A long-delayed Italian cultural center in Bensonhurst held its first public event on Oct. 7.
Brooklynites kicked off Italian Restaurant Week at Il Centro — the Federation of Italian-American Organizations’ new five-story cultural center still under construction on the corner of 17th and Benson avenues.
Revelers in formal attire sipped wine and feasted on plates from some of the borough’s finest Italian eateries — juxtaposed against exposed drywall, temporary barricades, and just a few motes of construction dust in the nearly finished center. Opening its half-hung doors for the Brooklyn Chamber of Commerce fete was all part of the Federation’s plan, according to members who say they were excited to bring the community into the center 10 years in the making.
“It feels great — we want people to be using it,” said Jack Spatola, president of the Federation’s board of directors.
The Federation began the project a decade ago, but setbacks in acquiring land and funding — as well as inevitable construction delays — slowed the project, said Joe Rizzi, a director at the center. Now the Federation expects the center to open in December, but its members are too excited to wait for contractors to wrap up work.
The borough’s annual Columbus Day Parade on Oct. 11 will terminate outside the center, too.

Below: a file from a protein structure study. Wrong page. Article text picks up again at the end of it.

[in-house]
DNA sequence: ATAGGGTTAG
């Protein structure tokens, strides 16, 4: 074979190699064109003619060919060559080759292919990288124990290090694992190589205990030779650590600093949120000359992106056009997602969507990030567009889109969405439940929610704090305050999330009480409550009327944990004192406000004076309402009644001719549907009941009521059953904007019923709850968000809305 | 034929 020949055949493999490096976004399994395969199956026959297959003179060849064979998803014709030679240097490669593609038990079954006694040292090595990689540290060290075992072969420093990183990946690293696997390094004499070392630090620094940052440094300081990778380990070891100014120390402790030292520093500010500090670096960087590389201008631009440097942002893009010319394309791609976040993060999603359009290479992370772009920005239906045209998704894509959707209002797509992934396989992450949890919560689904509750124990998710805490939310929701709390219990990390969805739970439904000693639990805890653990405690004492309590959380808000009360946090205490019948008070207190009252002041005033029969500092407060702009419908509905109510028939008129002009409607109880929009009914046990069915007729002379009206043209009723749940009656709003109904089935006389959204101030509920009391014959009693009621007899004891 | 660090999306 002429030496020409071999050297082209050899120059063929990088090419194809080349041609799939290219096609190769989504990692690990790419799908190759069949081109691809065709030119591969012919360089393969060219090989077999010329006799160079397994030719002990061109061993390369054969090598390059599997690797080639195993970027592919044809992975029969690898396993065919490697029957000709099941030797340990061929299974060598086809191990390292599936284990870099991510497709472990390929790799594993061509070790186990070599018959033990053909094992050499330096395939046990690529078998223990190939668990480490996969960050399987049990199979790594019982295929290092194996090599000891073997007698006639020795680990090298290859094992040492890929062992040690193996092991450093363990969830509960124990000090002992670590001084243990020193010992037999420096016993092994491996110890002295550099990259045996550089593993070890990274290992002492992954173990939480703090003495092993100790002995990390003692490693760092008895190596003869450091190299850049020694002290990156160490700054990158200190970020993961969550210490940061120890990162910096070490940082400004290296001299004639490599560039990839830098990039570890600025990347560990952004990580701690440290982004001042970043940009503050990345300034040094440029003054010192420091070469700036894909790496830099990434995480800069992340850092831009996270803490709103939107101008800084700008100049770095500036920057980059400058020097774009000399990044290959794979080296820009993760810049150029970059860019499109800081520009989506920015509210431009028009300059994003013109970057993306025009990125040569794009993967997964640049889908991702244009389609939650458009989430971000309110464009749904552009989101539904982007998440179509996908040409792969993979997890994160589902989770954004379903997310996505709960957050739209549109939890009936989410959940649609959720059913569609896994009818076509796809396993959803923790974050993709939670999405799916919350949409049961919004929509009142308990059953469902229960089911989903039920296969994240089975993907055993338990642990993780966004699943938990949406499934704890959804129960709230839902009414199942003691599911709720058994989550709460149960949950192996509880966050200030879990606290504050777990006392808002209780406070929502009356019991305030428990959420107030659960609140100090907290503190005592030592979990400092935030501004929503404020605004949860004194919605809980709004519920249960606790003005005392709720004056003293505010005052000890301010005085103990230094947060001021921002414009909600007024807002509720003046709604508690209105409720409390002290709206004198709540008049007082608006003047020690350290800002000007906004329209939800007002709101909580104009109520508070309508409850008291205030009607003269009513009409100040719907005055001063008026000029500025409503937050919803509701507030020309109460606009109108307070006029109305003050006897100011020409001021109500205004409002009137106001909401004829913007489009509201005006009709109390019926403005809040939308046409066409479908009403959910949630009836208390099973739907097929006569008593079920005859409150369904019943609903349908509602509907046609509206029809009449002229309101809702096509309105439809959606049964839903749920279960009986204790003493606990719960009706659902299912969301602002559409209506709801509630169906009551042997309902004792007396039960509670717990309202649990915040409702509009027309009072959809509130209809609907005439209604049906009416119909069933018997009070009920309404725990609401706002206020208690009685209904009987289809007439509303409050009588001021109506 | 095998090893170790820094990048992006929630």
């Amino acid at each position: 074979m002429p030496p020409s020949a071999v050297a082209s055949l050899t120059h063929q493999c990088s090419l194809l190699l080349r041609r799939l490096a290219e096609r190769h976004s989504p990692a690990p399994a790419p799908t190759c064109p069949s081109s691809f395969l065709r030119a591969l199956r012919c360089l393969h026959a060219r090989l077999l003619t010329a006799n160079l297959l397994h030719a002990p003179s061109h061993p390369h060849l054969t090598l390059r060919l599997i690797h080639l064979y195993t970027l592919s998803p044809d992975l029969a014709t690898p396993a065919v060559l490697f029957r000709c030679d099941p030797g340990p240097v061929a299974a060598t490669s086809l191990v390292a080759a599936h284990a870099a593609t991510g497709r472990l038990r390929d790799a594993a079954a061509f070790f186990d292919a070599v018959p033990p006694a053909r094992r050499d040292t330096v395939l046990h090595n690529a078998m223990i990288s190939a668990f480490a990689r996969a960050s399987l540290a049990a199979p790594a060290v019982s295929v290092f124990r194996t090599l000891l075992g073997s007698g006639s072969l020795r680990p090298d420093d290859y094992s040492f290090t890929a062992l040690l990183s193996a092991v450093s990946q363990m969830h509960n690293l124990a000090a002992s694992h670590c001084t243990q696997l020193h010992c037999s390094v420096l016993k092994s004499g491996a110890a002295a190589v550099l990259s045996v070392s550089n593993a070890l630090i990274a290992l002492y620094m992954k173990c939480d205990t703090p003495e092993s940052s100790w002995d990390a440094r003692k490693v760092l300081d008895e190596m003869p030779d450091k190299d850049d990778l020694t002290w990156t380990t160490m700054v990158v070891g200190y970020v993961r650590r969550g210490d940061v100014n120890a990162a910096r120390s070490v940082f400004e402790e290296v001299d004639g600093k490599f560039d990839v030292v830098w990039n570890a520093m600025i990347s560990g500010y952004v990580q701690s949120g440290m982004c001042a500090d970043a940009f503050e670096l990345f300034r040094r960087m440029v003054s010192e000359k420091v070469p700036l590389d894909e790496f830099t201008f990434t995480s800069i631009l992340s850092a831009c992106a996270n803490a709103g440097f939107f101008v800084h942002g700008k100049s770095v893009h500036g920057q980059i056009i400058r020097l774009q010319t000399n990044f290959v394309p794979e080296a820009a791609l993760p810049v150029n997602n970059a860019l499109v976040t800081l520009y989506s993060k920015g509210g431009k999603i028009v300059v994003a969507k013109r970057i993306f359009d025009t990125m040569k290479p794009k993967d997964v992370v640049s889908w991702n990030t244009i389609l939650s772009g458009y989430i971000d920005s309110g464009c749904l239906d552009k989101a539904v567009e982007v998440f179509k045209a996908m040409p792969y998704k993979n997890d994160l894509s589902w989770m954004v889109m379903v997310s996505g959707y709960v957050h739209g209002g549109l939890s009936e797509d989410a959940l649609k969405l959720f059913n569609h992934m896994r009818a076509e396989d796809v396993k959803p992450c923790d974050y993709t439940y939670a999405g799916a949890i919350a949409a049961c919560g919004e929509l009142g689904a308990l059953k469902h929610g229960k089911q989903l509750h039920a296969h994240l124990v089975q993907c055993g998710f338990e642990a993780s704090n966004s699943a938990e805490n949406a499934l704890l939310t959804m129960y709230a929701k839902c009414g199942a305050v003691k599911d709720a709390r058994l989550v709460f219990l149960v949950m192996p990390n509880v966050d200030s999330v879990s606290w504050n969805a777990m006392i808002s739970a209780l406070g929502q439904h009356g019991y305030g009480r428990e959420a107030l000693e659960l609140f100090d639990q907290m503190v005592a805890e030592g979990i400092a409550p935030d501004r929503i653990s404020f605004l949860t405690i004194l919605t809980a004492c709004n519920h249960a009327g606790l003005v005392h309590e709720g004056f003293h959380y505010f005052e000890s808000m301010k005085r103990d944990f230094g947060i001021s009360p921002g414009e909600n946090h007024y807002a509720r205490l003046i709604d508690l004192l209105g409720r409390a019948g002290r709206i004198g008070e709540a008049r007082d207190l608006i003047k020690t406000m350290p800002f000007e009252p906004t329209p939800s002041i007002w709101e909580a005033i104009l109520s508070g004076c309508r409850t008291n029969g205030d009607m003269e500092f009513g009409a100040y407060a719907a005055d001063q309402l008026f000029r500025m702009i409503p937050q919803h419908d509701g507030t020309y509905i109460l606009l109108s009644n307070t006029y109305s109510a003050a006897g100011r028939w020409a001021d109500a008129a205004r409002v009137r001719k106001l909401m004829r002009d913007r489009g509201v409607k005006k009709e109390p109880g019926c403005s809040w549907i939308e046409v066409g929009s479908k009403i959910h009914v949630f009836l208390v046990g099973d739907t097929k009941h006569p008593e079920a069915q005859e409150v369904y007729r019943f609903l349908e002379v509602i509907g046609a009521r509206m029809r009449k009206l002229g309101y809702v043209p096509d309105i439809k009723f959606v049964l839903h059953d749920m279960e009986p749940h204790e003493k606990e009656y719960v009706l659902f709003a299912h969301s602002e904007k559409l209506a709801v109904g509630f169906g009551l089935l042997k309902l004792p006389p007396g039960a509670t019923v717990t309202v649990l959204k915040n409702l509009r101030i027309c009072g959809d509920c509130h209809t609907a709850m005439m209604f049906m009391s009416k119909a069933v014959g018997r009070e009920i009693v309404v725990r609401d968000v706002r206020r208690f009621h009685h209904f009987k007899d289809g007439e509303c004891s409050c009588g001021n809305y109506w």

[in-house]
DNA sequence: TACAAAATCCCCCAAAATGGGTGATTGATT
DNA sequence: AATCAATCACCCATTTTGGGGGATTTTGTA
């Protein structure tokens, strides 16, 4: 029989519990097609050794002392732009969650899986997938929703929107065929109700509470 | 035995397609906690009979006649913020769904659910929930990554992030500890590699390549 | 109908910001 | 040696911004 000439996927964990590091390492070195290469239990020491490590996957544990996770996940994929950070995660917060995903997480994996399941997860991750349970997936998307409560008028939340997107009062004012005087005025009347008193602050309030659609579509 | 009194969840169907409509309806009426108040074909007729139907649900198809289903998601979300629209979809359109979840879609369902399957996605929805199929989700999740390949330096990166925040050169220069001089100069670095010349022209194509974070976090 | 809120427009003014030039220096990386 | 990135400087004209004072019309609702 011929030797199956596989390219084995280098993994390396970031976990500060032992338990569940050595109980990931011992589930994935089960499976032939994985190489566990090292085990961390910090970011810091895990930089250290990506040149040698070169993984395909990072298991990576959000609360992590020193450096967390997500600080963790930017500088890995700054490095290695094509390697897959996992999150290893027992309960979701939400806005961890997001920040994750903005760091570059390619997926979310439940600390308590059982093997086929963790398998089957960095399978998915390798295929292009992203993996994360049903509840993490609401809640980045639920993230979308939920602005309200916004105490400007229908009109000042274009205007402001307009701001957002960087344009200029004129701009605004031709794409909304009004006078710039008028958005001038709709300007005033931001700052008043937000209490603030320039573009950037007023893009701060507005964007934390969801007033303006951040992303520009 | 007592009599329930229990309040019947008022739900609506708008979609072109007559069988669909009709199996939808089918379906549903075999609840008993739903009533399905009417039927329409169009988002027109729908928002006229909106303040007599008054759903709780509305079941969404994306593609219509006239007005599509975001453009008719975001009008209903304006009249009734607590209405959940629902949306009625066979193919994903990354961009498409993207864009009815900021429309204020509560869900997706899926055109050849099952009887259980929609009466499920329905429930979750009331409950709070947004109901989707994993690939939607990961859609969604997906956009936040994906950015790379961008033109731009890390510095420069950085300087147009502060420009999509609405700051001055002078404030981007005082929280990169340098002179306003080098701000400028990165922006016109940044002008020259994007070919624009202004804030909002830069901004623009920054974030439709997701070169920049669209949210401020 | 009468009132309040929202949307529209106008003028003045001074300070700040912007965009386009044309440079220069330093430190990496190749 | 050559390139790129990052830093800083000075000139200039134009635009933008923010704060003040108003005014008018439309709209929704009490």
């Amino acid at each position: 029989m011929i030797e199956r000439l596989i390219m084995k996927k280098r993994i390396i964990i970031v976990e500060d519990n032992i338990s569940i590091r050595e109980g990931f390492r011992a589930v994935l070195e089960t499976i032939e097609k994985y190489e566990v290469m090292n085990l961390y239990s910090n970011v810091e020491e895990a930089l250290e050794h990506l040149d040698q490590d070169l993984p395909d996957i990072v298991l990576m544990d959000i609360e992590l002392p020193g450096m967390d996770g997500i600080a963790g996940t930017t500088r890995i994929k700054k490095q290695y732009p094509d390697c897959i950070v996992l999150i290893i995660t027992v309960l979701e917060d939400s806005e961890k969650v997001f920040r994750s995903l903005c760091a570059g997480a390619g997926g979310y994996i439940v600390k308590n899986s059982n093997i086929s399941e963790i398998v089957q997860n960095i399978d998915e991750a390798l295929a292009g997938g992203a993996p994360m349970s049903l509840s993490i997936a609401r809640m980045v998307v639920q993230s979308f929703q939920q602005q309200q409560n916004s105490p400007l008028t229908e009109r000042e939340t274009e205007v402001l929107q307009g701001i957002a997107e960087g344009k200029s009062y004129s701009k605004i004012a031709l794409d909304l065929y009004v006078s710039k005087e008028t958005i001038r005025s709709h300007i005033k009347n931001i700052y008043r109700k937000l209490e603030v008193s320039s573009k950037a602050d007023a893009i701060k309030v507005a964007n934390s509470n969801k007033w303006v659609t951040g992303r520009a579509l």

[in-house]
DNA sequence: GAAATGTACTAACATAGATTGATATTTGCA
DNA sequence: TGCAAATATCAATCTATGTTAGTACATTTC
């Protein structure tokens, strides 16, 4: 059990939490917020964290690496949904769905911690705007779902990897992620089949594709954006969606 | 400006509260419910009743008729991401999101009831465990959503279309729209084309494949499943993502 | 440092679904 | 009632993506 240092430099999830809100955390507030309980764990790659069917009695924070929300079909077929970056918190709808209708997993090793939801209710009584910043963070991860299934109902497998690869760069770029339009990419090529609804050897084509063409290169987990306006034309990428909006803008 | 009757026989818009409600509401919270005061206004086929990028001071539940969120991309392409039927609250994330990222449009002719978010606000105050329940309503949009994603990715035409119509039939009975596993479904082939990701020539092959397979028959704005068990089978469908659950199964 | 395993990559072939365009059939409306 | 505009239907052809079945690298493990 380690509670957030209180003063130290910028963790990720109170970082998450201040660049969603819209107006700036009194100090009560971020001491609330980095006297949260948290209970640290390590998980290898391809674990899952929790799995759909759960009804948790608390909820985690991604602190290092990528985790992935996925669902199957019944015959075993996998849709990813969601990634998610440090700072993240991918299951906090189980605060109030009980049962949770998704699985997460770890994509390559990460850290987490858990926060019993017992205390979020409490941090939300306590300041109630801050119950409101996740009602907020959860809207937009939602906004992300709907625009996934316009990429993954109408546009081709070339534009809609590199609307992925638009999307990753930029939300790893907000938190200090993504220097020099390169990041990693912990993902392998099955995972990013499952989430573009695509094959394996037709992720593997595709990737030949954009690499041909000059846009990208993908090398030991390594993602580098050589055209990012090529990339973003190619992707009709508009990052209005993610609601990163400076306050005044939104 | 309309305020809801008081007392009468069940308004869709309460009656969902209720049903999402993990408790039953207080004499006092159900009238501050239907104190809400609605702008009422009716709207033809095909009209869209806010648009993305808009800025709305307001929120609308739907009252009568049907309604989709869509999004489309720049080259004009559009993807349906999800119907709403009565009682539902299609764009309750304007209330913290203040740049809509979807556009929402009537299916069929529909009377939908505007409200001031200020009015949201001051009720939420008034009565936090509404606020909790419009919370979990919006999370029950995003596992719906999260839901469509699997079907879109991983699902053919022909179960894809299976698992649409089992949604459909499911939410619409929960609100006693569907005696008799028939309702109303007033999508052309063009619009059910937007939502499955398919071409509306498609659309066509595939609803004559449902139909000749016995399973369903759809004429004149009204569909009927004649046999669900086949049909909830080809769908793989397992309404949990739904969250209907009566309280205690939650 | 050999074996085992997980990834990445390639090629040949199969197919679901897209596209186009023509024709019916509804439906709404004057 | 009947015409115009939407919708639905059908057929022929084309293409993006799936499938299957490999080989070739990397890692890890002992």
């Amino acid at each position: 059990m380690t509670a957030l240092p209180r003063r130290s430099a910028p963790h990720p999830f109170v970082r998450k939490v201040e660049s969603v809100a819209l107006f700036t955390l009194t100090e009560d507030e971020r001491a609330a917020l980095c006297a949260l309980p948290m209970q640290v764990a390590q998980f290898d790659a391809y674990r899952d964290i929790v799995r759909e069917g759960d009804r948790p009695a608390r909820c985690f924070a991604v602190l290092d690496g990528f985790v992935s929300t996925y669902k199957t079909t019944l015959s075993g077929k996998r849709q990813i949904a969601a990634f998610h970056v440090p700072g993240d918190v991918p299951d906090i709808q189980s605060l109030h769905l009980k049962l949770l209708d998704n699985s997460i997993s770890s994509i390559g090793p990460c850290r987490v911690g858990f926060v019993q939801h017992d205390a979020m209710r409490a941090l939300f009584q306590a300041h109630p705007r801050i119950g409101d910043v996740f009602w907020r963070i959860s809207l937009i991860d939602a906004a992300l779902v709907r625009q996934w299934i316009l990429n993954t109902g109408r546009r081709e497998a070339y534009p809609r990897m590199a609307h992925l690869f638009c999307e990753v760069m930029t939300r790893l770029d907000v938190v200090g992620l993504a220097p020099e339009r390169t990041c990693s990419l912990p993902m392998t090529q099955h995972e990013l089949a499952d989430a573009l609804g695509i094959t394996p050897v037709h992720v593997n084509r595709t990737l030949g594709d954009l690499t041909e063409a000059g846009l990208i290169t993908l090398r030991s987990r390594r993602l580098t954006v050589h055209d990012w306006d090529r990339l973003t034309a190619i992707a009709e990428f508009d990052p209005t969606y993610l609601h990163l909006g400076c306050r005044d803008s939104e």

“Our biggest milestone is the parade ending in front of the building,” Rizzi said.
Il Centro’s first two events celebrate Italian heritage, but the center is intended for the community at large, and will also preserve the cultures of the various ethnicities that call Bensonhurst home, directors said.
In addition to classes on Italian language and cooking, residents can learn languages like Mandarin, said Spatola.
“We want people to find their identify by living it,” he said.
The building will also house universal pre-kindergarten and a social worker, said Rizzi.
When finished, Il Centro will boast a floor area equivalent to a football field, including a library, fitness center, gymnasium, lap pool, and a rooftop garden, he said.
The first-floor cultural center and common area will be open to all — members get access to the rest of the building, said director of operations Sara Steinweiss. Membership fees will vary for students, seniors, and families, and all levels of membership are designed to be affordable — though directors have yet to set the actual pricing structure, Rizzi said.
Politicians kicked in most of the money to build the $15 million center, but private donations also contributed to the construction cost, Rizzi said.
Il Centro will be the largest Italian-American cultural center in the city — and a valuable asset for a neighborhood that is slim on community facilities, Spatola said.
“When you’re able to produce something everyone can use, it’s a step forward for society,” he said.